subject: review of grid software
posted: Mon, 13 Dec 2004 13:09:57 -0000

This [short] article is to describe my current experiences with the
World Community Grid.

What is the World Community Grid?

The WCG is a distributed computing platform; it is attempting to
process large quantities of data by breaking the data up into chunks
and shipping it to client nodes for processing. When the client is
done, it uploads the results to the server and downloads a new task.

This process is similar in nature to the SETI screensaver. However,
the WCG software is different, in that it can run a variety of
different applications. The SETI screensaver had one function - SETI
- the WCG agent, as the client software is known, provides an API to
the grid application; in this way multiple applications can be
written for the API and they all simply plug in.

In this sense, the WCG agent is significantly more advanced than the
SETI software. Currently the WCG agent is processing a task called
"Human Proteome Folding" (info about the task is on the WCG website),
however it seems extremely likely that it will run other tasks in the
future. The SETI task could be run over the WCG, for example.

Resource usage

The agent behaves extremely well. When the host computer needs its
CPU for something else, the agent drops off its CPU utilisation
immediately (within half a second). When the host computer becomes
idle again, the agent immediately kicks back in. The agent also has
a snooze button which stops it number-crunching for 5 minutes, so if
you need full access to the CPU, it's available. The agent has
crashed only once in over 165 hours of operation. And it has proved
resilient to machine lockups and crashes - when the host computer
crashes the agent does not lose all its work and start over at 0%
complete. It appears to periodically write results to disk.

Diskspace used is currently minimal; the binaries are around 10Mb
total. Datafiles created by the task seem to be consuming less than
1Mb so far. Also, network bandwidth is not currently affected, since
the agent is almost always processing a task, which does not involve
interacting with the grid server.

Motivating factors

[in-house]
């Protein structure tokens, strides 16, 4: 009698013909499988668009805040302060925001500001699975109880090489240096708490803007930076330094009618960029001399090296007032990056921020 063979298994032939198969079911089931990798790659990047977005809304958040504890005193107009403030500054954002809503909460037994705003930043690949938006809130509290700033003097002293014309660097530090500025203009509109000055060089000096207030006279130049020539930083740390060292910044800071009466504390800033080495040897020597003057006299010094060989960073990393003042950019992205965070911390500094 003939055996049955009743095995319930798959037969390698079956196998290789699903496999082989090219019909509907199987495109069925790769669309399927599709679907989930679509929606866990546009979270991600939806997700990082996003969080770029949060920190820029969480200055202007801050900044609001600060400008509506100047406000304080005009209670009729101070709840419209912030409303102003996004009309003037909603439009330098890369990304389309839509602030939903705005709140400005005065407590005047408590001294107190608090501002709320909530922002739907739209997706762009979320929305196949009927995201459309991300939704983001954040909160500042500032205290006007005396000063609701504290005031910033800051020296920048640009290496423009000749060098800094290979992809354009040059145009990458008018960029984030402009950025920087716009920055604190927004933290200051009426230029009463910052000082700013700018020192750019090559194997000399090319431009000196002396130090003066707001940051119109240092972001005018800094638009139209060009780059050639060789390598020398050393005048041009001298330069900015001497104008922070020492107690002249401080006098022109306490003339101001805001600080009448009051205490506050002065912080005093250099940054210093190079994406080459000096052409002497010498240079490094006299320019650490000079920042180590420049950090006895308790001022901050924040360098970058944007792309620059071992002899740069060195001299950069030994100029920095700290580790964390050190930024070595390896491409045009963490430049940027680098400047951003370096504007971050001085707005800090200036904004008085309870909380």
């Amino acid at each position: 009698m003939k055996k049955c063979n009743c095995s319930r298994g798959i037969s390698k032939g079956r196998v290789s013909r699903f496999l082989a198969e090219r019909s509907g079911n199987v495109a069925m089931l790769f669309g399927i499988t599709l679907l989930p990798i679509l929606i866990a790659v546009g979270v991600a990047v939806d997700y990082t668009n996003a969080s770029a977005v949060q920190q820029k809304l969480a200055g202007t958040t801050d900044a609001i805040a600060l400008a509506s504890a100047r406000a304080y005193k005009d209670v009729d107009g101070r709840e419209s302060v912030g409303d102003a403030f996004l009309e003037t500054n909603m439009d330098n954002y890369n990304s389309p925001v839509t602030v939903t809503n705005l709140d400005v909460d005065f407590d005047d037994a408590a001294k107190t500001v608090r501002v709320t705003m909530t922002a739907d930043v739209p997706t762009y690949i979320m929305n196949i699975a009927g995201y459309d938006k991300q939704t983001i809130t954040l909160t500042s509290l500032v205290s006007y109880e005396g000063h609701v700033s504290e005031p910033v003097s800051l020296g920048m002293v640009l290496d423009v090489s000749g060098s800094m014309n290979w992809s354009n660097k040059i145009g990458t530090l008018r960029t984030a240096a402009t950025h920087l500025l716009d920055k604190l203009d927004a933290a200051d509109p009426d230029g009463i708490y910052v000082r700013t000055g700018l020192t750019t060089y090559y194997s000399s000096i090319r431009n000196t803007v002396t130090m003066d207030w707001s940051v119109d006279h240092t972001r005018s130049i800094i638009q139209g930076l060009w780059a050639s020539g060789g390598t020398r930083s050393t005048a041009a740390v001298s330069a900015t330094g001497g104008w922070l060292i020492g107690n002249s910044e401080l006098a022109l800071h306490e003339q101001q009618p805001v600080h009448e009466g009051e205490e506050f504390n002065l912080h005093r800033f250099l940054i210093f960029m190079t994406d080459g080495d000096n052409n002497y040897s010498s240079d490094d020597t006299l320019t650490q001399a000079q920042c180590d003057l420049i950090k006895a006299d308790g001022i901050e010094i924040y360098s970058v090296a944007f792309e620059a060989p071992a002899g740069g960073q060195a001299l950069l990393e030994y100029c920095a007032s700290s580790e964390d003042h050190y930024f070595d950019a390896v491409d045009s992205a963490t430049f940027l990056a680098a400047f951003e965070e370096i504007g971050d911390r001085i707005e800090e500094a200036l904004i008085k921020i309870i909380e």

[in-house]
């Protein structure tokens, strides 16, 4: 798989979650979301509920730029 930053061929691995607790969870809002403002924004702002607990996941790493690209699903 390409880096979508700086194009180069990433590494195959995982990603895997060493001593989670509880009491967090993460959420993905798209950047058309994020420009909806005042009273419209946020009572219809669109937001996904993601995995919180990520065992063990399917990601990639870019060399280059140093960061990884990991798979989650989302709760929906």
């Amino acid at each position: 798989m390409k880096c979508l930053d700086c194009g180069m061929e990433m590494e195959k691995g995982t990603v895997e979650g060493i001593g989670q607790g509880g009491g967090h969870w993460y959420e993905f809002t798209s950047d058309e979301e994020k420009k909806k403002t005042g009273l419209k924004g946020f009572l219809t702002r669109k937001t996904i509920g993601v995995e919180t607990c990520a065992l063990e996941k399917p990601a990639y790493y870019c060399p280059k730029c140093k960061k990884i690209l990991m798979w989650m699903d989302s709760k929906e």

Participation in the grid is voluntary and earns no financial reward.
There is a scoring system, however this is only used to see which
agents have done the most work, and for the sense of personal
satisfaction that arises from seeing one's number move up the ranking
on the web. The wider benefit of course is to the planet as a whole,
as the tasks being executed are important to science. Participating
in the grid at this early stage of its life also helps the grid
engineers to improve the grid itself. The engineers of this grid
include IBM and United Devices.

The future

The WCG looks good to me. The agent is stable, and the technology
seems to work. The fact that the agent exports an API means it can
be used for multiple tasks. However, at least two obstacles remain
between widespread use of grids. This agent, which seems to be the
most advanced so far, only talks to one server, the WCG server. And,
the grid server software does not seem to be available for public
download. This means the WCG is essentially a *closed grid*, in that
it's not open for general-purpose use.

What Joe Public needs is an open grid. On an open grid, anyone can
submit a task for processing, and people are free to instruct their
agents to connect to any number of servers.

I don't believe that this grid currently exists. However, the tools
are available to build it. From :

"The Globus Toolkit is an open source software toolkit used for
building grids. It is being developed by the Globus Alliance and many
others all over the world. A growing number of projects and companies
are using the Globus Toolkit to unlock the potential of grids for
their cause."

That's it for now.


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